Dr Ivan SUDAKOV (Russian Federation)

Ivan has a strong commitment to interdisciplinary interaction between mathematics and climate science and works to develop a nonlinear theory of climate systems. By improving projections his research offers important contributions to understanding the climatological and ecological role of sea ice in the climate system.

PhD in Applied Mathematics

Current position: Assistant Professor at the University of Dayton, United States of America

Research focus: climate, environmental, statistical and nonlinear physics

Ivan has been awarded several prestigious fellowships, such as the Isaac Newton Institute Visiting Fellowship, the Ed Lorenz Postdoctoral Fellowship and the Nansen Fellowship.


CV as submitted for the Green Talents award (2013):

University of Utah, United States of America

Research focus: mathematics and climate

There is an important interaction between mathematics and climate science, this is why Ivan Sudakov has a central role to play in sea ice research and understanding the Earth’s climate system.

Arctic sea ice is a sensitive, leading indicator of climate change; its decline over the 21st century has significantly outpaced projections. In order to improve projections and our understanding of climate change and key processes for sustainable development, Ivan Sudakov is addressing important questions concerning the role of sea ice in the climate system.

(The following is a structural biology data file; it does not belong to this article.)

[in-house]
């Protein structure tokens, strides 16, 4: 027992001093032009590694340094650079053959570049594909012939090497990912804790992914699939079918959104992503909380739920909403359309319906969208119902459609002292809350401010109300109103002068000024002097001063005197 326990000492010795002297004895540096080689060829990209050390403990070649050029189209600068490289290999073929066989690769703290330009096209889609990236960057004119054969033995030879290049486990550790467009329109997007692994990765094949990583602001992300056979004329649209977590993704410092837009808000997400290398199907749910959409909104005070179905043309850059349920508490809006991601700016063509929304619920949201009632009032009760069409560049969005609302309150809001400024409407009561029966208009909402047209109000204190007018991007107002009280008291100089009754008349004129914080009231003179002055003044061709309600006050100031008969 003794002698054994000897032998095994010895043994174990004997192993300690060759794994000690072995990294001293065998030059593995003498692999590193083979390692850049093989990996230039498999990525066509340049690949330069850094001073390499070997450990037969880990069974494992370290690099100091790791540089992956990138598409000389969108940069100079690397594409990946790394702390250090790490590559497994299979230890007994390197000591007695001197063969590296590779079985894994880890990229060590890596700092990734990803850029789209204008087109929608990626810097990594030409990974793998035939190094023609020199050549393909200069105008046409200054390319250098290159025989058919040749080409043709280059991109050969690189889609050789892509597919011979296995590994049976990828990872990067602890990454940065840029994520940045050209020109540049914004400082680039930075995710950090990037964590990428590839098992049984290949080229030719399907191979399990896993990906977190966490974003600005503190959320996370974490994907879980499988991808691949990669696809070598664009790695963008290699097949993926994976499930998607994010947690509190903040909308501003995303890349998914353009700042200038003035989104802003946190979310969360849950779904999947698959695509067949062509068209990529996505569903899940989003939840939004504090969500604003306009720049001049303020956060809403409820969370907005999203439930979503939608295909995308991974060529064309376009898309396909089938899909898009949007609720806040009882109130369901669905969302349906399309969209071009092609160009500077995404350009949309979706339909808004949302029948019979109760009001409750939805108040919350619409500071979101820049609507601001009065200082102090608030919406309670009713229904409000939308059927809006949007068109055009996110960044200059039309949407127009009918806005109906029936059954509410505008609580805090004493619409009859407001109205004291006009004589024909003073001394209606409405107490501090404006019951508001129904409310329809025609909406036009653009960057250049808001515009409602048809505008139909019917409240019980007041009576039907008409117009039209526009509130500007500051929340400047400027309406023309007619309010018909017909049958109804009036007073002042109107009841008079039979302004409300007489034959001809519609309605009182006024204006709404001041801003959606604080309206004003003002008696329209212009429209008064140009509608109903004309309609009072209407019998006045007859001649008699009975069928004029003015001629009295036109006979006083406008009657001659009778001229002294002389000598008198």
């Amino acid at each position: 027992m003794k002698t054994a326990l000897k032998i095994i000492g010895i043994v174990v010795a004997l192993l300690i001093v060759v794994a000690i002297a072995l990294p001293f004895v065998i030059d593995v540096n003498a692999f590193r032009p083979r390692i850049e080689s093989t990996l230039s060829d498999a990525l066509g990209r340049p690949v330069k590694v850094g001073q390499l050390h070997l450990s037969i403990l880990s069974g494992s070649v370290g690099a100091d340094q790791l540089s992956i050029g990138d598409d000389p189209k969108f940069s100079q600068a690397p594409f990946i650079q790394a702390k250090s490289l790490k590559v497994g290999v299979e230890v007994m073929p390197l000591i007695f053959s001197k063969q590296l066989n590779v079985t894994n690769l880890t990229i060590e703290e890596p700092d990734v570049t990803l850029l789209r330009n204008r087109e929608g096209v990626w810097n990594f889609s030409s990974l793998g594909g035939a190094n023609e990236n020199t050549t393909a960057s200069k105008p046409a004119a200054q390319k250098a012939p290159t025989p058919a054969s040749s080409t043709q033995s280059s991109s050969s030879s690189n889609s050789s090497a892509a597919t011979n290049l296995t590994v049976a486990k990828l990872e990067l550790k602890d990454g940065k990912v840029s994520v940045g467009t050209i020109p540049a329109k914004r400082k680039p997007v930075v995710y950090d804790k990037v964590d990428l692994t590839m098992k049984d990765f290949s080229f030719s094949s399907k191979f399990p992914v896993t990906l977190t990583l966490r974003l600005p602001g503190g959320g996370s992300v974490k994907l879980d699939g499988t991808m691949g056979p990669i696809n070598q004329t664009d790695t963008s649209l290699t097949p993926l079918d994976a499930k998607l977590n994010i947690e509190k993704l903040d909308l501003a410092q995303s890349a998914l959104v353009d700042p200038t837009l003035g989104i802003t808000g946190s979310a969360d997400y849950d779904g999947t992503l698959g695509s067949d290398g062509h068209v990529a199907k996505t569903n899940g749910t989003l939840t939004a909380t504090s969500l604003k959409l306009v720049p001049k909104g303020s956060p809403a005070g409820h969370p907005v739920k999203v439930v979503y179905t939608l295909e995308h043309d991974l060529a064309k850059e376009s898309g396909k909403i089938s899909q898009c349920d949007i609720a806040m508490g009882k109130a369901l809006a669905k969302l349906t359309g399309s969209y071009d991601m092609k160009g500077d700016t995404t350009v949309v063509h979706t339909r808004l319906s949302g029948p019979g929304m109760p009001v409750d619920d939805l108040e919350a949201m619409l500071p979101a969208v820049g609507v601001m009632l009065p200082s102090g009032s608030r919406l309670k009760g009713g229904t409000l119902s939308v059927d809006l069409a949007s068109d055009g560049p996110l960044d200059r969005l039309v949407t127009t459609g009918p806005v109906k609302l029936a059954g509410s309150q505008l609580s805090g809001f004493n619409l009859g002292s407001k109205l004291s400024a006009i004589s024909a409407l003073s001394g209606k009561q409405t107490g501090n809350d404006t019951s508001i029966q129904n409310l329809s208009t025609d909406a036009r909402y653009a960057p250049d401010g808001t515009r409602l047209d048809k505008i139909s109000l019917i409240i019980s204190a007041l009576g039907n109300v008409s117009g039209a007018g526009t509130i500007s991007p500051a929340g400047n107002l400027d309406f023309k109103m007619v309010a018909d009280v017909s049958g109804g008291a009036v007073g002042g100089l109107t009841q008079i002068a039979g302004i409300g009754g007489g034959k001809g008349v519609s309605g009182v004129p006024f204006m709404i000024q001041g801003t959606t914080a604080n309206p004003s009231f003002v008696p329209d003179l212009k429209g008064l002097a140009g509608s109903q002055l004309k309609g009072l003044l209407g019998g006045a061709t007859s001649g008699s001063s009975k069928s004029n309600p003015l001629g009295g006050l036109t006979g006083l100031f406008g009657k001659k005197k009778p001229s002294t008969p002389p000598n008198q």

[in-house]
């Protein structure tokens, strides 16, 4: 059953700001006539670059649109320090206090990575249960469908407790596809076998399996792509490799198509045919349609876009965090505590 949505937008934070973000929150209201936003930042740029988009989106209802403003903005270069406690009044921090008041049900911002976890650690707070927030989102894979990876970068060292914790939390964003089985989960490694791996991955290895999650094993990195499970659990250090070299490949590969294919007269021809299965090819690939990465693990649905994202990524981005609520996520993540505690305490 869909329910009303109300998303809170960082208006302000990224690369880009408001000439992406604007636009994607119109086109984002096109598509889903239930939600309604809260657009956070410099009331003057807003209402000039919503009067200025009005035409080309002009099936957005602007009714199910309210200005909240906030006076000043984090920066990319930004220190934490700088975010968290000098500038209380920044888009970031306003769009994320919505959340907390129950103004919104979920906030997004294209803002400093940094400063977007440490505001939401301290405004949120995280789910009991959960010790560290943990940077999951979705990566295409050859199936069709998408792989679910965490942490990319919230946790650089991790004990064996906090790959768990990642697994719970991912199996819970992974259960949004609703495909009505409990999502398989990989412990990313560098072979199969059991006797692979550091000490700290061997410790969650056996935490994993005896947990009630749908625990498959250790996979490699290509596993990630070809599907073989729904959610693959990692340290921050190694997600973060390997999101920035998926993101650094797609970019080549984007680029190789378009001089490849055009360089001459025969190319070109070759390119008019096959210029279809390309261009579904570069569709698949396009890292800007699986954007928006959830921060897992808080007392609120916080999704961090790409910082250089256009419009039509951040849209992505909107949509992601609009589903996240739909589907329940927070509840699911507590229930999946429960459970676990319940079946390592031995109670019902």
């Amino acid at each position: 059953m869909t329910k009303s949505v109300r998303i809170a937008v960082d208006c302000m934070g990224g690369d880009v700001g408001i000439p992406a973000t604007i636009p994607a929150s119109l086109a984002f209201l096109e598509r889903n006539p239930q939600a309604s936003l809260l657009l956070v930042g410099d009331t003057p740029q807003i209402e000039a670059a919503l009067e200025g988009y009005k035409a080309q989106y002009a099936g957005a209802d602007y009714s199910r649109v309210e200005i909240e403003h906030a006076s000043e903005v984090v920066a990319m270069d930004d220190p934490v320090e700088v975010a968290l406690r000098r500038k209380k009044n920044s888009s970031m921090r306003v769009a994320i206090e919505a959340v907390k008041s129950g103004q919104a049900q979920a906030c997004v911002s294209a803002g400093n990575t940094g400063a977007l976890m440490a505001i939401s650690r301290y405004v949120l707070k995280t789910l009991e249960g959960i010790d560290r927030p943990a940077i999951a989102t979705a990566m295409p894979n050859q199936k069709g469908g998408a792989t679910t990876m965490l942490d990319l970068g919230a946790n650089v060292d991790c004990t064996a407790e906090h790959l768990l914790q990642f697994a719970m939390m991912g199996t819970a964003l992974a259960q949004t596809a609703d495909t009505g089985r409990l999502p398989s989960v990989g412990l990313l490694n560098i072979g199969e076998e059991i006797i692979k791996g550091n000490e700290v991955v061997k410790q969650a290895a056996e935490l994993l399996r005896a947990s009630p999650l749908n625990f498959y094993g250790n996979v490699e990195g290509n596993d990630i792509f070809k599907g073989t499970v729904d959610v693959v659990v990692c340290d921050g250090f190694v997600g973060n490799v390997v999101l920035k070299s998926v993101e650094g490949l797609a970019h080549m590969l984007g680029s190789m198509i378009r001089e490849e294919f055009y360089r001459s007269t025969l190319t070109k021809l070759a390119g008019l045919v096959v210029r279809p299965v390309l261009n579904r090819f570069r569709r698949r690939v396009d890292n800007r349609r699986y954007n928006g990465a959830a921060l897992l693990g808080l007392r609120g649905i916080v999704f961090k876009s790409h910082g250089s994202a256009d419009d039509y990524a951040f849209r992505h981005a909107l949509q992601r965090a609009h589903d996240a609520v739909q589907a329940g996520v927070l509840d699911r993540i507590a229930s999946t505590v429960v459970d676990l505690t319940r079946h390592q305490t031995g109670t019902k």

Sudakov, originally hailing from Russia, is, among other things, looking into whether the decline of Arctic sea ice has passed through a so-called ‘tipping point’ – an irreversible critical threshold.

The decline of the summer Arctic sea ice pack in recent decades has led to the significant loss of a white reflecting surface covering the Arctic Ocean. This means solar radiation is absorbed by the ocean rather than being reflected, heating the upper ocean, melting even more ice, and so on – a process known as ice-albedo feedback.

“A key mechanism potentially driving the system to ‘tip’ is the ice-albedo feedback. The first aim of my work is to investigate, through dynamical systems analysis, the existence of such a tipping point for various differential equation models of the sea ice and upper ocean,” Sudakov says.

Sudakov will also investigate a key process in the coupling of the ocean to the atmosphere through the ice, which will potentially play a role in tipping point considerations, as well as in a broad range of other climatological and ecological exchange phenomena in sea ice.

The Green Talents jury was particularly impressed by Sudakov’s scientific record so far and his strong commitment to interdisciplinary interaction between mathematics and climate science. By improving projections his research offers important contributions to our understanding of the climatological and ecological role of sea ice in the climate system.